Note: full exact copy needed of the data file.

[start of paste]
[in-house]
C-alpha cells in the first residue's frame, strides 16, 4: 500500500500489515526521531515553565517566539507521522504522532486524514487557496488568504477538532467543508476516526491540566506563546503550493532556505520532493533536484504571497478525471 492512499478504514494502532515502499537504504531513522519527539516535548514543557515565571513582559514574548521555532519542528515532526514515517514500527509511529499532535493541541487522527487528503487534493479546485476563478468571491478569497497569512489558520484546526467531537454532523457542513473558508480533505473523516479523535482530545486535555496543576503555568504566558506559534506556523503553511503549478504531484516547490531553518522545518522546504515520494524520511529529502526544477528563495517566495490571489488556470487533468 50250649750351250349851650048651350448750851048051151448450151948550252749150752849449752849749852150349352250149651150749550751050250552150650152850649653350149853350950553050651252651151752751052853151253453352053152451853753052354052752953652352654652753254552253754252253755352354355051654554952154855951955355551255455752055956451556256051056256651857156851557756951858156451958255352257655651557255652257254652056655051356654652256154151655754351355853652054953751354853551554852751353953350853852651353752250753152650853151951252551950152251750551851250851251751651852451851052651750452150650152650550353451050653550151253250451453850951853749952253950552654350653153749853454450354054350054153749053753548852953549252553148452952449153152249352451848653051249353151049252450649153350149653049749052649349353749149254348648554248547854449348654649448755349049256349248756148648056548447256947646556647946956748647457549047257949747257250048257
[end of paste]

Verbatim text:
[in-house]
C-alpha cells in the first residue's frame, strides 16, 4: 500500500500489515526521531515553565517566539507521522504522532486524514487557496488568504477538532467543508476516526491540566506563546503550493532556505520532493533536484504571497478525471 492512499478504514494502532515502499537504504531513522519527539516535548514543557515565571513582559514574548521555532519542528515532526514515517514500527509511529499532535493541541487522527487528503487534493479546485476563478468571491478569497497569512489558520484546526467531537454532523457542513473558508480533505473523516479523535482530545486535555496543576503555568504566558506559534506556523503553511503549478504531484516547490531553518522545518522546504515520494524520511529529502526544477528563495517566495490571489488556470487533468 50250649750351250349851650048651350448750851048051151448450151948550252749150752849449752849749852150349352250149651150749550751050250552150650152850649653350149853350950553050651252651151752751052853151253453352053152451853753052354052752953652352654652753254552253754252253755352354355051654554952154855951955355551255455752055956451556256051056256651857156851557756951858156451958255352257655651557255652257254652056655051356654652256154151655754351355853652054953751354853551554852751353953350853852651353752250753152650853151951252551950152251750551851250851251751651852451851052651750452150650152650550353451050653550151253250451453850951853749952253950552654350653153749853454450354054350054153749053753548852953549252553148452952449153152249352451848653051249353151049252450649153350149653049749052649349353749149254348648554248547854449348654649448755349049256349248756148648056548447256947646556647946956748647457549047257949747257250048257